State court throws out concrete plant’s deeds

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A New York State Supreme Court judge has ordered that the owner and operator of a concrete plant on Hazelwood Avenue in Westhampton Beach remove structures previously placed on village property and pay $10,000 in damages—a move that brings a lengthy lawsuit one step closer to conclusion.

In September, State Supreme Court Justice Melvyn Tanenbaum ruled that the property owner’s deeds making claim to village land, extending the boundaries of the concrete plant into Hazelwood Avenue, are invalid. Then, on Friday, a settlement was reached between the owner of the plant, Josephine Carnevale of East Quogue, the operator of the plant, David Schiavoni of East End Cement and Stone Inc., and Westhampton Beach Village, according to Village Attorney Bo Bishop.

The stipulations of the settlement must still be signed by Justice Tanenbaum, Mr. Bishop said. The settlement additionally notes that Ms. Carnevale must renounce claim to the property on Hazelwood Avenue and pay the village $10,000 in damages, Mr. Bishop explained.

Ms. Carnevale, who also owns the corporations J.R.C. Land Company LLC and Speonk Materials Corp., did not return calls this week. Her current attorney, Mineola-based attorney Jules Epstein, declined to comment on the ruling when reached on Tuesday.

Several of the deeds that were declared invalid in court were filed in 1997 and 1998 by the Westhampton Beach-based law firm Kelly & Hulme, P.C., on behalf of Ms. Carnevale, according to documents on file in the village’s building and zoning department. The documents falsely make claim to a 7,250-square-foot parcel that extends the concrete plant 25 feet east and into Hazelwood Avenue, Westhampton Beach Building Inspector Paul Houlihan said.

Hazelwood Avenue is a village-maintained road and some of the equipment utilized at the concrete plant was located in the village’s right-of-way, Mr. Bishop said. The area of Hazelwood Avenue in question lies north of the Rogers Avenue extension and south of the Long Island Rail Road tracks, according to Mr. Houlihan. Bridget Napoli, the village’s code inspector, noted that Ms. Carnevale also owns two properties located immediately east of the concrete plant, also on Hazelwood Avenue, that together measure little more than one acre.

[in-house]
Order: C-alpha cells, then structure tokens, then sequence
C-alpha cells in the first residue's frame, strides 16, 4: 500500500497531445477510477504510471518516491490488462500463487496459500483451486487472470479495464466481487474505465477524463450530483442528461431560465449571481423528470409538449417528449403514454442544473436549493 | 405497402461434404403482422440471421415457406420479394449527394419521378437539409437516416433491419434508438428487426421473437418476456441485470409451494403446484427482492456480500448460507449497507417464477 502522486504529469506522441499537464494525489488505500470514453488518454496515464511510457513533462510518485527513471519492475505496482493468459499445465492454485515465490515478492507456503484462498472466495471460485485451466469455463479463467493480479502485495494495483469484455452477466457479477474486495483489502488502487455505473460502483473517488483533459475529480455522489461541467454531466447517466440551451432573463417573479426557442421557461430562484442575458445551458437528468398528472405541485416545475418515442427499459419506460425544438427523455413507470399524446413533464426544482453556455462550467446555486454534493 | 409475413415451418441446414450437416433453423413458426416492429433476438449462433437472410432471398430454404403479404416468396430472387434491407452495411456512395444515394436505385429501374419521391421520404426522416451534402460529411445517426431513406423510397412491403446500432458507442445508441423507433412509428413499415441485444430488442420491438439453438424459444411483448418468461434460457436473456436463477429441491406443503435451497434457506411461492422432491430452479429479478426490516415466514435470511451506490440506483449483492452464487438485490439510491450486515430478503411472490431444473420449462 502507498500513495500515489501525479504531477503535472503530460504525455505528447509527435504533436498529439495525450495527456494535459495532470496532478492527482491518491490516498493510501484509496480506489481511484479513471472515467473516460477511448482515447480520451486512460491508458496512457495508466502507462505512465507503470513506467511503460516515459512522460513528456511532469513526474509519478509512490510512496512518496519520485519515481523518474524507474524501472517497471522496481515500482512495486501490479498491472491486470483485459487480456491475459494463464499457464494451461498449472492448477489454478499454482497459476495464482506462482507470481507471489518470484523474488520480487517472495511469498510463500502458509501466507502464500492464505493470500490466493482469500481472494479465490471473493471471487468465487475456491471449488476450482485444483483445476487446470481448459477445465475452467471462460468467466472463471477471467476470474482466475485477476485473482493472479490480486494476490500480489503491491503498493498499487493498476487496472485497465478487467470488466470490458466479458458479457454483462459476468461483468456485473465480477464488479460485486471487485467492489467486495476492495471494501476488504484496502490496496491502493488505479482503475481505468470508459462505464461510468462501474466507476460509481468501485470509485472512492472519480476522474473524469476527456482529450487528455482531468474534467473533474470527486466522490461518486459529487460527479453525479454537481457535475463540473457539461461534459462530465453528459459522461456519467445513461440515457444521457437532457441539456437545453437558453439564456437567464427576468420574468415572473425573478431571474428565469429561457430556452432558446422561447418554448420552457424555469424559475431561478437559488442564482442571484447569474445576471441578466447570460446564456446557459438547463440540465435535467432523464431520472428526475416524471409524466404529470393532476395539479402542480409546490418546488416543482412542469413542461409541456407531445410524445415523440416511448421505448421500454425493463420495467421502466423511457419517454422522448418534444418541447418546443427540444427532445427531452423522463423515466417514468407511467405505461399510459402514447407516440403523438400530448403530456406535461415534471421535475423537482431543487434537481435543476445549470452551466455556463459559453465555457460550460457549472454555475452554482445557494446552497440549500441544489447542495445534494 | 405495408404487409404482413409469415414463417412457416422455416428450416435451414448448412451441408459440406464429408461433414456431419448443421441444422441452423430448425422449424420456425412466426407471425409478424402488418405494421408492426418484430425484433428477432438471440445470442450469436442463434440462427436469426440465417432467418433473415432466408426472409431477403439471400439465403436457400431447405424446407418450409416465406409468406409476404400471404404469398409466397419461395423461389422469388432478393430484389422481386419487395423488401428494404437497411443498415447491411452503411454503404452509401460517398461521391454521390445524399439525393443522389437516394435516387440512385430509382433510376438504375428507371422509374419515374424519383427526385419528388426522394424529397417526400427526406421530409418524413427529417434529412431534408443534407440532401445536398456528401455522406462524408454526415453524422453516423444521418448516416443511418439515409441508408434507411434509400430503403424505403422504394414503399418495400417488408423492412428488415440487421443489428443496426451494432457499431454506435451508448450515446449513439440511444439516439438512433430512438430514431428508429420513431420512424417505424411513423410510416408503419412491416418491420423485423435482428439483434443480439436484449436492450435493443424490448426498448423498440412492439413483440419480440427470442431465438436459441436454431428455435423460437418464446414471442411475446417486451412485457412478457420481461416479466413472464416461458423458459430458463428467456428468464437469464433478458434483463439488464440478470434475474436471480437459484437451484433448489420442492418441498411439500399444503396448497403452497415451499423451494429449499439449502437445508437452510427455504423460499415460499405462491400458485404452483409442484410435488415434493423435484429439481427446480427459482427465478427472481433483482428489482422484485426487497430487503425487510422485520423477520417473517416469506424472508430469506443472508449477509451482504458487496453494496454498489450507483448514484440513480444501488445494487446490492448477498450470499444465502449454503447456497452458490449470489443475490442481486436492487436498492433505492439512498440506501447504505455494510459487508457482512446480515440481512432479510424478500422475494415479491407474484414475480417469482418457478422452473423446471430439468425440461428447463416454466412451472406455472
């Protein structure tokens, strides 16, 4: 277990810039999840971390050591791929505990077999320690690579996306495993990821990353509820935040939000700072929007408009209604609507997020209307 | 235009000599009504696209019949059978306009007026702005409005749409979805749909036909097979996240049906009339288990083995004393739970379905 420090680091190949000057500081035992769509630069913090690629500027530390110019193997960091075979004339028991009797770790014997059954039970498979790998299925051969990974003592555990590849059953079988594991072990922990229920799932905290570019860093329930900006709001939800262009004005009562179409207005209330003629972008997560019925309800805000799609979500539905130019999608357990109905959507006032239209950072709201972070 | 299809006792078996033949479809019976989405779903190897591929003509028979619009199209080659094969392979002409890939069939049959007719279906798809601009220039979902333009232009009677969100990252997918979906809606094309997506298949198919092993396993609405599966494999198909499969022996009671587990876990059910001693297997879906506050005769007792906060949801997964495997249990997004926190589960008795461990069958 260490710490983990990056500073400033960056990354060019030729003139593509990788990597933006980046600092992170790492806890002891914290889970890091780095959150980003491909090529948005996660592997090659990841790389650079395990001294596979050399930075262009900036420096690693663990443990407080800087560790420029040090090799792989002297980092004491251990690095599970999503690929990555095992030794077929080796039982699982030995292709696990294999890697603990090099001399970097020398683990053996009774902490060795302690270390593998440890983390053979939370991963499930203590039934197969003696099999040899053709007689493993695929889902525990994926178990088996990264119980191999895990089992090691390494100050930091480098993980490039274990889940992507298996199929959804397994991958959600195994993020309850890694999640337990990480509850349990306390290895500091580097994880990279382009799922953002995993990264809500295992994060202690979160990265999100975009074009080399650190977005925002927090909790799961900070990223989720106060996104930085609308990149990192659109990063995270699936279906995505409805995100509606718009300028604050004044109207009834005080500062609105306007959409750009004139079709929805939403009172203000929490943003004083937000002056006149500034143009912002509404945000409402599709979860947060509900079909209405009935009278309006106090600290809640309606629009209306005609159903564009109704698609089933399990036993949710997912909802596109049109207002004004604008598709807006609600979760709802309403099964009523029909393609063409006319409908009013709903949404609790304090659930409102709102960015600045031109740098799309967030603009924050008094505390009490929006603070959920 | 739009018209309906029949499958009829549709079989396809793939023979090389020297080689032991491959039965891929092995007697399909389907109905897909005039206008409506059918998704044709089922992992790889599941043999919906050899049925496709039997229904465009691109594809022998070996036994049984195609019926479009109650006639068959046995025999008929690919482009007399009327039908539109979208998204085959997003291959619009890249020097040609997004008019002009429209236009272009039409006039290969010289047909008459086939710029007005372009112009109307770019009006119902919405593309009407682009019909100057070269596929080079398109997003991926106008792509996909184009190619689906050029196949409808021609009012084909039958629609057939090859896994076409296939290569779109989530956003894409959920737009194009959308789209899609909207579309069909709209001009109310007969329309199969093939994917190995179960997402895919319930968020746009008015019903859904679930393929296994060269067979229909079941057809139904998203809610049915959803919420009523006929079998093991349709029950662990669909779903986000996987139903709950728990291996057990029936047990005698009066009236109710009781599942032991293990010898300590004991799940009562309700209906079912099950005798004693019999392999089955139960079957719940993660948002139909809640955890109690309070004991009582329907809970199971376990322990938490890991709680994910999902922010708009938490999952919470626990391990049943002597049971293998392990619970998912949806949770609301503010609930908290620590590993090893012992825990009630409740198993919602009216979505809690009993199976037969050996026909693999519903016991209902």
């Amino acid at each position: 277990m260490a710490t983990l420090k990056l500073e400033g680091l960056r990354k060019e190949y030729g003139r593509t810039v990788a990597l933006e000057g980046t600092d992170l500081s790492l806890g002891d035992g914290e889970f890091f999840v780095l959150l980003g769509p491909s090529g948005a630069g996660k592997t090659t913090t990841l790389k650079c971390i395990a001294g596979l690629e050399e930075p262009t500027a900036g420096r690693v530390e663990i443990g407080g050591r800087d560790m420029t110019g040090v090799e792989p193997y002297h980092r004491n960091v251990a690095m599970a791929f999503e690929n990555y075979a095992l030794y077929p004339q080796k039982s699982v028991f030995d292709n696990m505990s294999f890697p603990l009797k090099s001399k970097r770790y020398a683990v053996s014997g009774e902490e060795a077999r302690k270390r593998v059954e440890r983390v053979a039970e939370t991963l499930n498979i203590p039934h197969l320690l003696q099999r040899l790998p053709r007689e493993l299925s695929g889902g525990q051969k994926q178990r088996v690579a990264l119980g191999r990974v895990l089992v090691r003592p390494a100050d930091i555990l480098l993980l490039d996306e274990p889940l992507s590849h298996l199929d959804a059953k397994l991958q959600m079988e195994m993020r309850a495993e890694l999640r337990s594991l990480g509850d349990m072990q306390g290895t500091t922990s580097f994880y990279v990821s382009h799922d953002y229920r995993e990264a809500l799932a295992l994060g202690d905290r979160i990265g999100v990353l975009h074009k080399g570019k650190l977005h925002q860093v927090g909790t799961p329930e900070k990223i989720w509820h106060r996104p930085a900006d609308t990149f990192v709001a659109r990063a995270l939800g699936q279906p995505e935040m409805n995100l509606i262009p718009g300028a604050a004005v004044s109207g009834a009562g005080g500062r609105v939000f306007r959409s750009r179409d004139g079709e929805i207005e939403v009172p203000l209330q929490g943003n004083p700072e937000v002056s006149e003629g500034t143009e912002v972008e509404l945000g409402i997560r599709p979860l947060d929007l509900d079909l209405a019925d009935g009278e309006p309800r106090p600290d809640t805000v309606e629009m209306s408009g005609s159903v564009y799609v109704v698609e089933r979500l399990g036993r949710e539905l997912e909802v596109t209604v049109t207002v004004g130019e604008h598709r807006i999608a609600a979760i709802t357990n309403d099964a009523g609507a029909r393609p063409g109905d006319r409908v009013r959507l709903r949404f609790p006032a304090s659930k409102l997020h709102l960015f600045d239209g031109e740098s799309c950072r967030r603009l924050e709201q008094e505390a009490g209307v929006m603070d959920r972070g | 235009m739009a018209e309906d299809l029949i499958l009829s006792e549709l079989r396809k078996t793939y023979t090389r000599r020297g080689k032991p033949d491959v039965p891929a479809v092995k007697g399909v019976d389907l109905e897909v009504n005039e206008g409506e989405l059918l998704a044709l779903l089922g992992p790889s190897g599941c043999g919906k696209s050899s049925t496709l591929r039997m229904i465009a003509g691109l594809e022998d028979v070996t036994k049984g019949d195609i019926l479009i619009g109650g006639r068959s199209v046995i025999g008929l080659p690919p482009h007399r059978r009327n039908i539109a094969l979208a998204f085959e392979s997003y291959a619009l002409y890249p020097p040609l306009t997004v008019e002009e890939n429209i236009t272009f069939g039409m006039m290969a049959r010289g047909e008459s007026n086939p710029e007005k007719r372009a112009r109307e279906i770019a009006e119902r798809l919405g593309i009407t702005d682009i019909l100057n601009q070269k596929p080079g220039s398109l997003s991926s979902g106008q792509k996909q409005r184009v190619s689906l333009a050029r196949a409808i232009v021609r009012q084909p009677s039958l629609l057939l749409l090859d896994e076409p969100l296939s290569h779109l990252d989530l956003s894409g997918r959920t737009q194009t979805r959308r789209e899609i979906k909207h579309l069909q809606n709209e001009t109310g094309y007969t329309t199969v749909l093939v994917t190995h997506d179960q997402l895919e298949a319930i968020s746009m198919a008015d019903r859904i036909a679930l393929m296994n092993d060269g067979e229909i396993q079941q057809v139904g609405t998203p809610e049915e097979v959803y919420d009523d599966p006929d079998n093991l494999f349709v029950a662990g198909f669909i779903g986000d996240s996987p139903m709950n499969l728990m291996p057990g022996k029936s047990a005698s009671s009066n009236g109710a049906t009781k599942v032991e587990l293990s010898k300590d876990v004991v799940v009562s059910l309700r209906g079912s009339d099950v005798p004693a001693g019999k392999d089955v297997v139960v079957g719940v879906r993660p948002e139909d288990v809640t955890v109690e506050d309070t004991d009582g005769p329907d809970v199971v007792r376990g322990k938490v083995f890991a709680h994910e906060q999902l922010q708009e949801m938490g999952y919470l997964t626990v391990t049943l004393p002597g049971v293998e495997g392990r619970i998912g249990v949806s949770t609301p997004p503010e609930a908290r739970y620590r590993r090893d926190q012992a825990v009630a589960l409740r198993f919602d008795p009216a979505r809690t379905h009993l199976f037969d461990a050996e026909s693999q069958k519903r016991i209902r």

Ms. Carnevale leased the concrete plant to Mr. Schiavoni in 2002. Mr. Schiavoni explained Tuesday that he and Ms. Carnevale have also been battling in State Supreme Court since 2004. Mr. Schiavoni added that he expects that litigation, which dates back more than two years and involves Ms. Carnevale’s attempt to evict him from the property, to be settled within the next two weeks. That lawsuit does not involve the village.

The village was first involved in its lawsuit in 2005, in response to the dispute between Ms. Carnevale and Mr. Schiavoni, according to Mr. Bishop. Westhampton Beach was pulled into the lawsuit because the property in question involved land that is owned by the village.

The settlement also stipulates that all of the concrete-making equipment be removed from Hazelwood Avenue, a task that Mr. Schiavoni must complete within 90 days of the ruling. Another stipulation states that Mr. Schiavoni must receive site plan approval for any changes made to the concrete plant property—including moving equipment off of Hazelwood Avenue—from the Westhampton Beach Planning Board, Mr. Bishop explained.